sCMOS Camera Designs Push the Limits on Resolution

Facebook X LinkedIn Email
New fabrication techniques and camera designs are extending the reach of imaging and spectroscopy technology deeper into the UV range and even into the soft x-ray regime.


Applications ranging from astronomy to the life sciences to semiconductor manufacturing and metrology have steadily increased the demand for camera technologies targeting the extreme-ultraviolet (EUV) and even the soft x-ray regimes. Many of these potential implementations impose the usual considerations around minimizing camera size. But the comparatively high-energy photons that characterize the targeted spectral ranges further demand camera designs that deliver a higher degree of protection against potentially damaging radiation.

To capitalize on the promise of new applications in the EUV and soft x-ray wavelength ranges, new sensor technologies and camera designs must evolve to meet these challenges.

Pushing the limits

For a long time, the diffraction limit defined by Ernst Abbe described a natural barrier limiting the ability of optics to resolve small objects. In its original sense, the Abbe limit states that shorter wavelengths allow higher image resolution and therefore a heightened ability to observe small structural features in the image.

Although Abbe demonstrated this fundamental law in the visible range, it applies to all wavelengths of the electromagnetic spectrum, including the high-energy photons of the EUV and soft x-ray regimes. It even applies to electron-based microscopy methods. Although rules around resolution and the diffraction limit are still valid when resolving images with EUV, soft x-ray, and high-energy electrons, it is possible to push the resolution further, enabling images of fine structural features, as well as the dynamics in biological processes or materials.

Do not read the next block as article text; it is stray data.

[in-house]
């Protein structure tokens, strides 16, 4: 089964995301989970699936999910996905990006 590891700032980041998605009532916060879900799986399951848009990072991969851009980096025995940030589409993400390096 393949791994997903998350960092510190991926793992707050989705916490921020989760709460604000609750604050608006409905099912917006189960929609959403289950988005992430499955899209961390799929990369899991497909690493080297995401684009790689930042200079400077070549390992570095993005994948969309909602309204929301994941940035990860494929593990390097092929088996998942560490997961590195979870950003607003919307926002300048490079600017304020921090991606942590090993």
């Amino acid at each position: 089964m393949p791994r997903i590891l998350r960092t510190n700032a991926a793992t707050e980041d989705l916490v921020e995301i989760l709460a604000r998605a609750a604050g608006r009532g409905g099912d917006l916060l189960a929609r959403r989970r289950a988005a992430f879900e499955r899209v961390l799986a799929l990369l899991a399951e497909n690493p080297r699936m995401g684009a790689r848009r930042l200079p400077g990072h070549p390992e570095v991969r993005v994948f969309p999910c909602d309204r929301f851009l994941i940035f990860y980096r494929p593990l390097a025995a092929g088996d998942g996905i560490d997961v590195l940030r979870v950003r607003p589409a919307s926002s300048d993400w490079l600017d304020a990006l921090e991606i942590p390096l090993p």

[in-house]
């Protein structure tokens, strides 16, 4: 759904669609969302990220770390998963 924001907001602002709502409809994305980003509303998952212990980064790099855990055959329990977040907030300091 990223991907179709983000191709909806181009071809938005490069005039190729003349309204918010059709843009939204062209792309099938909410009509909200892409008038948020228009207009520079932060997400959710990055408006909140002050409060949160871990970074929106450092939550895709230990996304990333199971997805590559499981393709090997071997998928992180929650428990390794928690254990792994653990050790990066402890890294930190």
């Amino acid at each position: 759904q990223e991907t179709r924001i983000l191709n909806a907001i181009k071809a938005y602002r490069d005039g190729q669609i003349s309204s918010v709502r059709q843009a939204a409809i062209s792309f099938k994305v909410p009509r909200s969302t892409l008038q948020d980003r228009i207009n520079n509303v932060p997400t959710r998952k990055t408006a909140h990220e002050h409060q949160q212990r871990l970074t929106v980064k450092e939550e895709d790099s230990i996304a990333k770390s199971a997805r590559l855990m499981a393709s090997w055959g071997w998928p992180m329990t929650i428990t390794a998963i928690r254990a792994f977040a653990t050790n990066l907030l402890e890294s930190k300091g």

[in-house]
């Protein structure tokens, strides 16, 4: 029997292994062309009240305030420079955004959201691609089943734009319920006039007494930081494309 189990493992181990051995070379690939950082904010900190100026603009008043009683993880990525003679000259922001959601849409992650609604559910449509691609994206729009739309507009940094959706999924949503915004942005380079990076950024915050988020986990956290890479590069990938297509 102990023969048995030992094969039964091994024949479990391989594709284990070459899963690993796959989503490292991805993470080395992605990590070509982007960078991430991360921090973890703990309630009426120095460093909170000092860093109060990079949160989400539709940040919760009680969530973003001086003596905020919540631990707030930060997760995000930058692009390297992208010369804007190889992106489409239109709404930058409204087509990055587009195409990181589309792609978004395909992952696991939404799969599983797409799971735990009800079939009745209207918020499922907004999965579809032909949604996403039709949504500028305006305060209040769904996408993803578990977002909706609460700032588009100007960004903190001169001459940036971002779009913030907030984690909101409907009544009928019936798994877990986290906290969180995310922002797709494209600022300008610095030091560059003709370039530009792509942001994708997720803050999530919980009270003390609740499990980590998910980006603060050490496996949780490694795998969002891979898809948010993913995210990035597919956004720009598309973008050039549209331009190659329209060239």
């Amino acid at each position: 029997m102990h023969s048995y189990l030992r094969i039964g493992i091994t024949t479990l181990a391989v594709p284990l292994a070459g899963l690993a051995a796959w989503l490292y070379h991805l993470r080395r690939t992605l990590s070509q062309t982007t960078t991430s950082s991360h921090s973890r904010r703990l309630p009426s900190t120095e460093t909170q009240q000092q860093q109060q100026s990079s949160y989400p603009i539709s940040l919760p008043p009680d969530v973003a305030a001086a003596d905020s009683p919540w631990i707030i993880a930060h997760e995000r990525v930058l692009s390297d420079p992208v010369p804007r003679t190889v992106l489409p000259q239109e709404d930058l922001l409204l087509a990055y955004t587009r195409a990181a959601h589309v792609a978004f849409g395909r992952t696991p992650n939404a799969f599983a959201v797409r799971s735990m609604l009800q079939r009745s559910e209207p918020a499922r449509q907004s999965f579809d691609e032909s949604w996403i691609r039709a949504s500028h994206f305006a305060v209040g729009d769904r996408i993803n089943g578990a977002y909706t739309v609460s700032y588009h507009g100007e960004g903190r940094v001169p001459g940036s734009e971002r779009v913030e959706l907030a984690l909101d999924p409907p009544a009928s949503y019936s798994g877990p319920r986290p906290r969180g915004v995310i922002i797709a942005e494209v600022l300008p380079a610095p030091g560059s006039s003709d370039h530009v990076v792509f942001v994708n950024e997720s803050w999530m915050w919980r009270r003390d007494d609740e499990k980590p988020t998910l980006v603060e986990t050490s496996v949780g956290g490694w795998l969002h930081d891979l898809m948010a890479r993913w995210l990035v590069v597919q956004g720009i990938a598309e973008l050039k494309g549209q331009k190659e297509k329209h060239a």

Figure 1. New fabrication and processing methods are enabling sensors with higher sensitivity in the EUV and soft x-ray regimes. Integrated with vacuum flange mechanics and radiation-resistant housings, these sensors form the basis for new camera designs able to introduce and enhance imaging capabilities for high-energy wavelengths. Courtesy of Ximea.
Figure 1. New fabrication and processing methods are enabling sensors with higher sensitivity in the EUV and soft x-ray regimes. Integrated with vacuum flange mechanics and radiation-resistant housings, these sensors form the basis for new camera designs able to introduce and enhance imaging capabilities for high-energy wavelengths. Courtesy of Ximea.

Figure 1. New fabrication and processing methods are enabling sensors with higher sensitivity in the EUV and soft x-ray regimes. Integrated with vacuum flange mechanics and radiation-resistant housings, these sensors form the basis for new camera designs able to introduce and enhance imaging capabilities for high-energy wavelengths. Courtesy of Ximea.

Although electron microscopy uses a significantly shorter wavelength compared to EUV and soft x-ray (and therefore offers comparably higher resolution), most biological samples and materials are directly affected by this (invasive) type of irradiation, making it incompatible for nondestructive testing methods used in medicine, biology, and polymer science. In contrast, EUV and soft x-ray contain less energy, and thus they allow the repeated exposures required to enable live-cell imaging or simplified sample preparation.